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railsquid
On 1/26/2021 at 8:43 PM, mojo said:

 

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This uncaptioned photo is Tachikawa, in case you were wondering.

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22 hours ago, miyakoji said:

Great pictures @mojo.  Were you able to visit the Nagoya and Kyoto museums as well?  All three are new since I left Japan, they are at the top of my list of places to go.

 

I have visited the Nagoya one, but not Kyoto. Well I've been to Kyoto, just not the museum.

 

I'll post some photos of the Nagoya museum in due course!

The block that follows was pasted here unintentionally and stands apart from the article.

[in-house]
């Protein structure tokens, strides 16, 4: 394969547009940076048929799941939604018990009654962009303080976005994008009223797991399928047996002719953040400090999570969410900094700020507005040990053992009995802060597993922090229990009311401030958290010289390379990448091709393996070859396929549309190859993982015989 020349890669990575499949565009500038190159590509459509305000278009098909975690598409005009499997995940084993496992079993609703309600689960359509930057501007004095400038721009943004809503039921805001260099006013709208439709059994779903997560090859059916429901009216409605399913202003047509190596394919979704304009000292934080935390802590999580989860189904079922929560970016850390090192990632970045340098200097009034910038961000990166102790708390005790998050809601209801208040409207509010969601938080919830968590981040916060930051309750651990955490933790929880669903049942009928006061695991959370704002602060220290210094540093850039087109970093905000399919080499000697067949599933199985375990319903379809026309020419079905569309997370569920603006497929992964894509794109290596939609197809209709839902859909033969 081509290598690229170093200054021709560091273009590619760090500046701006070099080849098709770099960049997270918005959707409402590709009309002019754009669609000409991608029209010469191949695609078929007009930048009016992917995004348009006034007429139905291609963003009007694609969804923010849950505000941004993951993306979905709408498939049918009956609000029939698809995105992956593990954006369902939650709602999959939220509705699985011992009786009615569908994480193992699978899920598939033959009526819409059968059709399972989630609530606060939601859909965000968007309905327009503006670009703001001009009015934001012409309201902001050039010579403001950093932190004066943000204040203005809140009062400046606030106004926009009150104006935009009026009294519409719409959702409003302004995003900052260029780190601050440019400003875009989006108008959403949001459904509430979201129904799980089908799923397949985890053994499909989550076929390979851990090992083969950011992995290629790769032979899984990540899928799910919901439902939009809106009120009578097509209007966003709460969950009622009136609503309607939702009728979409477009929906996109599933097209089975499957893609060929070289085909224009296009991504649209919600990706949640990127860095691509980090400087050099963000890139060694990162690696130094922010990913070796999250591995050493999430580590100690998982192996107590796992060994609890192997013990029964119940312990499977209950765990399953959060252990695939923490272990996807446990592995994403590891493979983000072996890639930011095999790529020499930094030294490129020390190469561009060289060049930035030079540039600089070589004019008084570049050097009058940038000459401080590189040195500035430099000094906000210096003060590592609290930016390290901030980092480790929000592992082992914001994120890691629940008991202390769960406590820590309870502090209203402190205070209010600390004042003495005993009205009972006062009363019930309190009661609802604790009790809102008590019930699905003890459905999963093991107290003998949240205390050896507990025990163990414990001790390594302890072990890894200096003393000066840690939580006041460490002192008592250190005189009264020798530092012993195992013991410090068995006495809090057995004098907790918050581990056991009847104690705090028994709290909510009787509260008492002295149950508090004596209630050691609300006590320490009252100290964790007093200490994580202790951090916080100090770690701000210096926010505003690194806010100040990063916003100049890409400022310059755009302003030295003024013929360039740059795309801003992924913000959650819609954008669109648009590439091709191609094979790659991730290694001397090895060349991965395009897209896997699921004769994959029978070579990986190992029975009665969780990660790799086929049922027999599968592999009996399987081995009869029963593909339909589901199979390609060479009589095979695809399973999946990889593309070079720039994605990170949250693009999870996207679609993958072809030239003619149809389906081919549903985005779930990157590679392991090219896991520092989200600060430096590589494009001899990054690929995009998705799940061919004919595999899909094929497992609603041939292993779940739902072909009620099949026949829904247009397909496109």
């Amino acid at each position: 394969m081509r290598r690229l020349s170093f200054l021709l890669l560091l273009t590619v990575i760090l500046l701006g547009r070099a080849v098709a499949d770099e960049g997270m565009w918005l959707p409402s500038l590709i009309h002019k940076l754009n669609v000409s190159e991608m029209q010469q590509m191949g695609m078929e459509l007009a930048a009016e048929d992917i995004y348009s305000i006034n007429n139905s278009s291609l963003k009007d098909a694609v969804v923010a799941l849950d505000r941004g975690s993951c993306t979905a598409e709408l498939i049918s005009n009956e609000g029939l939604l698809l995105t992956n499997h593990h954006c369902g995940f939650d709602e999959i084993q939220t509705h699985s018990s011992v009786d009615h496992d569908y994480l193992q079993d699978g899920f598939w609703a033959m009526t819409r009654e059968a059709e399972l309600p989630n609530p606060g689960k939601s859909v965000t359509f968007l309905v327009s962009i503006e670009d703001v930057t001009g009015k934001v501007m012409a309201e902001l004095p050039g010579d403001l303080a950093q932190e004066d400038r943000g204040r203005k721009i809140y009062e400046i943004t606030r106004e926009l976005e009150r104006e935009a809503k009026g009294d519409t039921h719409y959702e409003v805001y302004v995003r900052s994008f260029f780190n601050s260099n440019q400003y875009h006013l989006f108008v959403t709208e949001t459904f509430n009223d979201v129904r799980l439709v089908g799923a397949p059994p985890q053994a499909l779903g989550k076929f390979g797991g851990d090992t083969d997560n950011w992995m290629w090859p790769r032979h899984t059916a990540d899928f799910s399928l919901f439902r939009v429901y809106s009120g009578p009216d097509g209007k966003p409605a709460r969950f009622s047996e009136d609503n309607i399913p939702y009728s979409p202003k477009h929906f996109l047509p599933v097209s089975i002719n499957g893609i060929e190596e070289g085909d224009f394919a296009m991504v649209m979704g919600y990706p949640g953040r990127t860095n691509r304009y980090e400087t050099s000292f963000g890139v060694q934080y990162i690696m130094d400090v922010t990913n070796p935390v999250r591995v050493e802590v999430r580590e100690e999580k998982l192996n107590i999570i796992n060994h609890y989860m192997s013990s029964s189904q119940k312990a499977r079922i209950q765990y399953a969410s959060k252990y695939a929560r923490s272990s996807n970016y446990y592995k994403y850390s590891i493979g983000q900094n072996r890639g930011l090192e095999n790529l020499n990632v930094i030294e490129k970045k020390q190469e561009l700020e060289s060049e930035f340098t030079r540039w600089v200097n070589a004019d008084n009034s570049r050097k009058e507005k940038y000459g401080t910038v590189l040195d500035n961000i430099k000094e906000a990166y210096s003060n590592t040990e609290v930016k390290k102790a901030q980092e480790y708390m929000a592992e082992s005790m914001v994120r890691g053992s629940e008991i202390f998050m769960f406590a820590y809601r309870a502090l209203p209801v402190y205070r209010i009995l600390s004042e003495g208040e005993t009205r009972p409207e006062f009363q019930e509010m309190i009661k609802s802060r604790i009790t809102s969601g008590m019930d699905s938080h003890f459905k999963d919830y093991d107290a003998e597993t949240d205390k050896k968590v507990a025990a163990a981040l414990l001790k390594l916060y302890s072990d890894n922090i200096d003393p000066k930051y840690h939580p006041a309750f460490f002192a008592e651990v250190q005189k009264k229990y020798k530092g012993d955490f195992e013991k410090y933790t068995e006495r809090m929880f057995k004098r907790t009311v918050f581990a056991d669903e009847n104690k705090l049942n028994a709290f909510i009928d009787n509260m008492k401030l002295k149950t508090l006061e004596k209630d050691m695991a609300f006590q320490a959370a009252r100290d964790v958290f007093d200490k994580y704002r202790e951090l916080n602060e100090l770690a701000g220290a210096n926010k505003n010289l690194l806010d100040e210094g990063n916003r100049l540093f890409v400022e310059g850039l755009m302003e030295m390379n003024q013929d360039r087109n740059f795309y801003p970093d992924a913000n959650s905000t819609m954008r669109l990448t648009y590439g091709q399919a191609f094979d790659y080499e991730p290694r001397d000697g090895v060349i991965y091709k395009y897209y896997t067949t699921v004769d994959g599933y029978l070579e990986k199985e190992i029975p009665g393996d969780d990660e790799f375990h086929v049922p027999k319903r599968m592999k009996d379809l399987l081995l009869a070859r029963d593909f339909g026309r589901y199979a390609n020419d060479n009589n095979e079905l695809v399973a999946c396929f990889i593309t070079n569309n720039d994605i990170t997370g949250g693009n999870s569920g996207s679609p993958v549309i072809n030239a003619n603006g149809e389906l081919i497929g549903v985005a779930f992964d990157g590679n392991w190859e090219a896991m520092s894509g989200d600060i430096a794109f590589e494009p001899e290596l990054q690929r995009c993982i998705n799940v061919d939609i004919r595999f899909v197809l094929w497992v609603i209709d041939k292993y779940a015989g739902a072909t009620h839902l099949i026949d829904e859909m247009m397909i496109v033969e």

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On 1/27/2021 at 12:14 PM, railsquid said:

Wrong direction - that's Ebina, and the train is classic Odakyu. The train with the red stripe in one of the preceding photos at the same location is Sotetsu.

 

Ah, thank you! In that case it's probably at Atsugi or Hon-Atsugi. My wife worked at Hon-Atsugi for a short time and I went to visit her a few times.

 

Had one of the best haircuts of my life in Hon-Atsugi.

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railsquid
6 minutes ago, mojo said:

 

Ah, thank you! In that case it's probably at Atsugi or Hon-Atsugi. My wife worked at Hon-Atsugi for a short time and I went to visit her a few times.

 

 

No, it's at Ebina, like wot I wrote. The big depot and the Sotetsu line are a dead giveaway.

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7 minutes ago, railsquid said:

 

No, it's at Ebina, like wot I wrote. The big depot and the Sotetsu line are a dead giveaway.

 

Ah, okay, not sure why I went there but I must have!